3. Discuss your loan options with lenders and your agent.
Deciding what types of mortgage are best for you depends on your personal situation, your financial scenario, and your future plans. It’s something you’ll discuss during your lender interviews or with your mortgage broker.
For example, if your down payment isn’t large enough to qualify for a conventional loan (20% down), you may qualify for an insured mortgage- and sometimes insured mortgages offer better rates! You may also qualify for an attractive first-time home buyer program offered by a local jurisdiction.
You need to sit down with your lender to understand the different options out there that could work for you and the type of home you most likely will purchase. And don’t forget that your agent is a good resource who can help guide you on your decision. They know what has worked for other buyers who may have similar finances.

4. Get pre-approved (not pre-qualified) by your lender.
Plan to complete a loan application with one or more lenders. Make sure to take it one step further from getting pre-qualified and get pre-approved instead.
By doing this you will know exactly what loan amount you will be approved for by the lender. (Remember, stick to your monthly budget no matter what you get approved for!) But this does give you the go ahead to look at homes in a certain price range.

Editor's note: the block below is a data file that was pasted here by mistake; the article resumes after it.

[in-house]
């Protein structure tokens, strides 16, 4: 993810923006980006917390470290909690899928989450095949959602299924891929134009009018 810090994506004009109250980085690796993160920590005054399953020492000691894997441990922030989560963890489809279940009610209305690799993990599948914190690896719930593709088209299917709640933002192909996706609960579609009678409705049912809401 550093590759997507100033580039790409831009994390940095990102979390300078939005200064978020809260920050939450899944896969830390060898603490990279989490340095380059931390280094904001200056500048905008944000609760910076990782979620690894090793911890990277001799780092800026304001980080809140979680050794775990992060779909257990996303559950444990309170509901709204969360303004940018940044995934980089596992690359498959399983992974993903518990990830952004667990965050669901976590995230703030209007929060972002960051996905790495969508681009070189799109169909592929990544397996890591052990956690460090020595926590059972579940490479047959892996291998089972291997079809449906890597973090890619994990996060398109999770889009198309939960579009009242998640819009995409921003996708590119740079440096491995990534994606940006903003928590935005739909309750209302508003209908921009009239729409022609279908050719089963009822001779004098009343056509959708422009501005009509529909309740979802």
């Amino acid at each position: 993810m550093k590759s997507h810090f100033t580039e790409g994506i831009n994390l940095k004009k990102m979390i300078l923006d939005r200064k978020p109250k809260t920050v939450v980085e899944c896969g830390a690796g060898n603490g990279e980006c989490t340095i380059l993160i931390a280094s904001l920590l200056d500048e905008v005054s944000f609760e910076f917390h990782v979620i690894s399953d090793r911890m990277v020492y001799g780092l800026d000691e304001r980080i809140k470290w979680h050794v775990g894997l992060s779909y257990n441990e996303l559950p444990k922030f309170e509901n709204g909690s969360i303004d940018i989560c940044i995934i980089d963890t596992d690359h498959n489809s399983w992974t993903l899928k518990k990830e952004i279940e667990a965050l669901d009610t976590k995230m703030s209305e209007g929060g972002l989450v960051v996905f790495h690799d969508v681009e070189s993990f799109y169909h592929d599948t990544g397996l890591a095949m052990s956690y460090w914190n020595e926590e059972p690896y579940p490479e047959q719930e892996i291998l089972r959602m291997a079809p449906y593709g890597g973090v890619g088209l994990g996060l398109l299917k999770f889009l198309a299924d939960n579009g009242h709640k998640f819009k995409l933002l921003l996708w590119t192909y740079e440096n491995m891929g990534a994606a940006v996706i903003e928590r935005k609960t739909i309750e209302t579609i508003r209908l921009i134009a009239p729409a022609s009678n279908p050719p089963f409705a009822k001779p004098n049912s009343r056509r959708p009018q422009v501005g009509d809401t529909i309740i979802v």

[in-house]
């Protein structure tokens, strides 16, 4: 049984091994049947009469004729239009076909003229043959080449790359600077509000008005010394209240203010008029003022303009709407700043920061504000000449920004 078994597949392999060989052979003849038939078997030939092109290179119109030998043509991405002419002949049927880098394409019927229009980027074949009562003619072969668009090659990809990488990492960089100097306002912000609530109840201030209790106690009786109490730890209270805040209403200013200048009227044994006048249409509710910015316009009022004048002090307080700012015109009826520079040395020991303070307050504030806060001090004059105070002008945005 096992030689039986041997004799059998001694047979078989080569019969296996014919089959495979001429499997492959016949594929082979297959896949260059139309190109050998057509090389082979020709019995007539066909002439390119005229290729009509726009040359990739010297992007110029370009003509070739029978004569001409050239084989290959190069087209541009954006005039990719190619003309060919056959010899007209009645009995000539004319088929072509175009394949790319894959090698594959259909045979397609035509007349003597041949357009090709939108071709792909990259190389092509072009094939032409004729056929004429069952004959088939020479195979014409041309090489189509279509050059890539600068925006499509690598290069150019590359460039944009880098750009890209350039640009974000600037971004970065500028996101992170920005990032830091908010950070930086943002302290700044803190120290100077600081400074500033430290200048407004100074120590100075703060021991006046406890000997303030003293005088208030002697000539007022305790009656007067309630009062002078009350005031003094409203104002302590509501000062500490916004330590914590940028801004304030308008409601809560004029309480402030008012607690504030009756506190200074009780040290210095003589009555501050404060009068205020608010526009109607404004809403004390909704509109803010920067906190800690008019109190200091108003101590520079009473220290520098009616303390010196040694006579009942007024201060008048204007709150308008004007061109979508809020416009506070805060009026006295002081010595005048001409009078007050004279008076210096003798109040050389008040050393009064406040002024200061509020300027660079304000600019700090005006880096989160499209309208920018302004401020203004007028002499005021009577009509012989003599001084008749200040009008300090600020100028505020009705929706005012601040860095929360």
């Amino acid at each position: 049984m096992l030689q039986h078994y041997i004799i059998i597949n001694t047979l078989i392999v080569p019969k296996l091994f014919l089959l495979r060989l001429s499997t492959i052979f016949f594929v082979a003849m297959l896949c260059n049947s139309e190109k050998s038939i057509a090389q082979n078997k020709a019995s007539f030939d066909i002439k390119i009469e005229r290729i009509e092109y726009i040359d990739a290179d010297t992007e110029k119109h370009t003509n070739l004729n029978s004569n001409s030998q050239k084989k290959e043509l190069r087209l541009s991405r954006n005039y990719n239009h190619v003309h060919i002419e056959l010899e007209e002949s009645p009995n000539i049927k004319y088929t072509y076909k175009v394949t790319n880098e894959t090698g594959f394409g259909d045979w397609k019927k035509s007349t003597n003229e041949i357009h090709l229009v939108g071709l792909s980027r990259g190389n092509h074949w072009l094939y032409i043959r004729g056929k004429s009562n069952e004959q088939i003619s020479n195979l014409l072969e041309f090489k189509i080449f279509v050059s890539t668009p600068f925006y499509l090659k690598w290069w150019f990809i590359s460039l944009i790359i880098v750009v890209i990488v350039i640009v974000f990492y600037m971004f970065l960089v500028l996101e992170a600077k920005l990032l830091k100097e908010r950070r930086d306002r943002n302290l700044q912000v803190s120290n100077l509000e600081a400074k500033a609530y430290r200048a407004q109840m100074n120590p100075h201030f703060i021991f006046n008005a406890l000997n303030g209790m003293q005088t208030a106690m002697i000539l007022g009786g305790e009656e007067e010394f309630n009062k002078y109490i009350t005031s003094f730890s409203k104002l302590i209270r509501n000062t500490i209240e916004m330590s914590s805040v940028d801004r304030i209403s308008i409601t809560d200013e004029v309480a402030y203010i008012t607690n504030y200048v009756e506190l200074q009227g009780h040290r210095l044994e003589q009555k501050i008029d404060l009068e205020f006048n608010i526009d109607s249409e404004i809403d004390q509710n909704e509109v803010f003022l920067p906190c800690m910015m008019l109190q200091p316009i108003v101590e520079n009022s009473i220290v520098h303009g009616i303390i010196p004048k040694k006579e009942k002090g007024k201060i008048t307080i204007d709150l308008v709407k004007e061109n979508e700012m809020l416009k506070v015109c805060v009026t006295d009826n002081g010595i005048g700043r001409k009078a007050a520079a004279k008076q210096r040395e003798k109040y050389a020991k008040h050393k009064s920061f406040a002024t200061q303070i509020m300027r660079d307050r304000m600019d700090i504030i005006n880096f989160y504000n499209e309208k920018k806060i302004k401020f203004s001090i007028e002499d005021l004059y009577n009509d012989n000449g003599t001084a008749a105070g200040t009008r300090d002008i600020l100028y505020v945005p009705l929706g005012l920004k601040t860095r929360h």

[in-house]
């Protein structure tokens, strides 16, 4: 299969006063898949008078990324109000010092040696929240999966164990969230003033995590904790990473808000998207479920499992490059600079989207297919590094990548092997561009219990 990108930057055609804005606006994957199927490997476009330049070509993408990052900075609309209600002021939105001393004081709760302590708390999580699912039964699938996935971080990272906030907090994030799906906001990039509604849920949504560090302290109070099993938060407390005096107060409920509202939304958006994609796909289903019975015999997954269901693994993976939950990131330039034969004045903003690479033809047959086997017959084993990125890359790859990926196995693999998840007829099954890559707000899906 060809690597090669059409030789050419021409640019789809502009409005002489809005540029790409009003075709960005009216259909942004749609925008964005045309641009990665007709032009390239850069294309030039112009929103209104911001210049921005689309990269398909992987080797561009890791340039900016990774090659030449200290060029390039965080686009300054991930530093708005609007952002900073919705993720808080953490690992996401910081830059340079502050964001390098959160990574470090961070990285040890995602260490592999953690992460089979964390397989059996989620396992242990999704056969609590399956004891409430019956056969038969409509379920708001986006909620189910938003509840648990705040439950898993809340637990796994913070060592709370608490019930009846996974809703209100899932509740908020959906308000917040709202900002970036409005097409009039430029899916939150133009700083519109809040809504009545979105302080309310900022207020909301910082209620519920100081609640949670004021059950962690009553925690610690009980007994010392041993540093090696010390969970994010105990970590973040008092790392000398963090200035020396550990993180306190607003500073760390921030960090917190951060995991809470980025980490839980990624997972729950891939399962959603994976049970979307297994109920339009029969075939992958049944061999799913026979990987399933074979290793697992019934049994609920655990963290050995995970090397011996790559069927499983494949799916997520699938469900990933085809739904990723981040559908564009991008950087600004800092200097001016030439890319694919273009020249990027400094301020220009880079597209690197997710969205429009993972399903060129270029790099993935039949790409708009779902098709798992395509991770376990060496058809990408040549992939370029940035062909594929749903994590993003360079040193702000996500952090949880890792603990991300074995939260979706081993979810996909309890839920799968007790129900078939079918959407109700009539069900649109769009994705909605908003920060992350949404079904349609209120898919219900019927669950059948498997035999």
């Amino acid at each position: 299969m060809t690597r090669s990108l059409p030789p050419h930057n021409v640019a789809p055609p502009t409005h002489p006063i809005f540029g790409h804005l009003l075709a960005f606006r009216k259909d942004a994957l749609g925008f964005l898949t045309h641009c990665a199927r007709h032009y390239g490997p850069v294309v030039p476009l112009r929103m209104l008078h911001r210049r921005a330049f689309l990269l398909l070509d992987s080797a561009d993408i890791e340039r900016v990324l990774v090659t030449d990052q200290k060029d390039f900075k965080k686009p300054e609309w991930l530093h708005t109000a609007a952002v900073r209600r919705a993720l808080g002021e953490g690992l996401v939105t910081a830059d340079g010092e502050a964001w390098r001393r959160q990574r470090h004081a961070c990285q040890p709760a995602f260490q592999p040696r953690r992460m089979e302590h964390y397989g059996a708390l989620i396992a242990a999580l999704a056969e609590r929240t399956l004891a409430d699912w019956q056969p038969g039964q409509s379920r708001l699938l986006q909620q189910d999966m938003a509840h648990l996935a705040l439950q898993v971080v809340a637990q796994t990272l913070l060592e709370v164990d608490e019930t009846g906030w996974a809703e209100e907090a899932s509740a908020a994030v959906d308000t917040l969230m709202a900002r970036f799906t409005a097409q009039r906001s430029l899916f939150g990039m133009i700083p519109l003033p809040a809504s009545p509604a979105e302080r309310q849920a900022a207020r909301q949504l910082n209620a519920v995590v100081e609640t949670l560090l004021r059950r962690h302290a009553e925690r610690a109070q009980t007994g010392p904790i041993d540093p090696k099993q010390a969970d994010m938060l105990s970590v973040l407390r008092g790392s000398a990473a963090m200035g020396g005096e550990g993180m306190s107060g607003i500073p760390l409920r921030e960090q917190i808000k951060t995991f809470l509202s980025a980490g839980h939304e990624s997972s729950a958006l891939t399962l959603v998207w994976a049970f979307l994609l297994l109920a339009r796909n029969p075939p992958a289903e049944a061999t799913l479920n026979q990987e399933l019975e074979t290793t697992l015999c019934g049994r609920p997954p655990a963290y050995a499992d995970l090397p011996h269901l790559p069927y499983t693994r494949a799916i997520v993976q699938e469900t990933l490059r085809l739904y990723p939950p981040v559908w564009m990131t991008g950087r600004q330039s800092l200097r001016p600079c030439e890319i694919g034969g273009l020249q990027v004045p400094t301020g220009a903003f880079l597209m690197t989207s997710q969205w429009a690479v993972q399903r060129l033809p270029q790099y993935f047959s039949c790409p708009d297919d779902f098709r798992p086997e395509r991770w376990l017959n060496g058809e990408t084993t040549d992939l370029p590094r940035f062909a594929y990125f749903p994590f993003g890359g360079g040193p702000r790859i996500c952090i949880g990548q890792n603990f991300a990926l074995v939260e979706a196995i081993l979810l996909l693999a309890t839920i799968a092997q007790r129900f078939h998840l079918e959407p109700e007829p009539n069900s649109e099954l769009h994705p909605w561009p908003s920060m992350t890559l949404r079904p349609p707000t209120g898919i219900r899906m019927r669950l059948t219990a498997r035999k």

To start this process, you will need to supply information to the lender along with your application. So make sure you’ve gathered the required documents before you meet with them. To get pre-approved, the lenders will perform an extensive check on your financial background and credit rating. You will be notified in writing the amount they are willing to lend you for a home purchase.
This process is an important step that will put you in a better negotiating position with sellers. Your pre-approval signifies to sellers that you are a committed buyer who has financing secured. When you make an offer, it won’t be contingent on obtaining a mortgage.

5. Commit to a lender once you’re under contract.
As soon as you are under a contract to purchase a home, you must “lock-in” and commit to working with one lender to complete your mortgage application. This needs to happen immediately upon going under contract to meet the deadlines you’ve agreed to in your offer. This what the "financing condition" in your offer if for- so your lending has time to firm up the financing and commit to lending you money for your home purchase.
Show your lender that you are serious about working in partnership with them by submitting all the required documentation as quickly as possible. At this point they also will be “approving” your home and will await its appraisal to determine if they will lend you money. You want the appraisal to come in at or above the sales price.
As you can see, there are certain steps you’ll need to take to get a mortgage. I can help you navigate through them. We want to meet to get the mortgage process out of the way well before you want to start looking at homes, so be in touch with me when you are ready. I’m here for you!

Stay tuned for next week! It’s the Fun “House Hunting” Guide is the next article in Love Buying a Home series. You’ll find out the ways you can shop productively (and smartly!) with tactics that will streamline your search.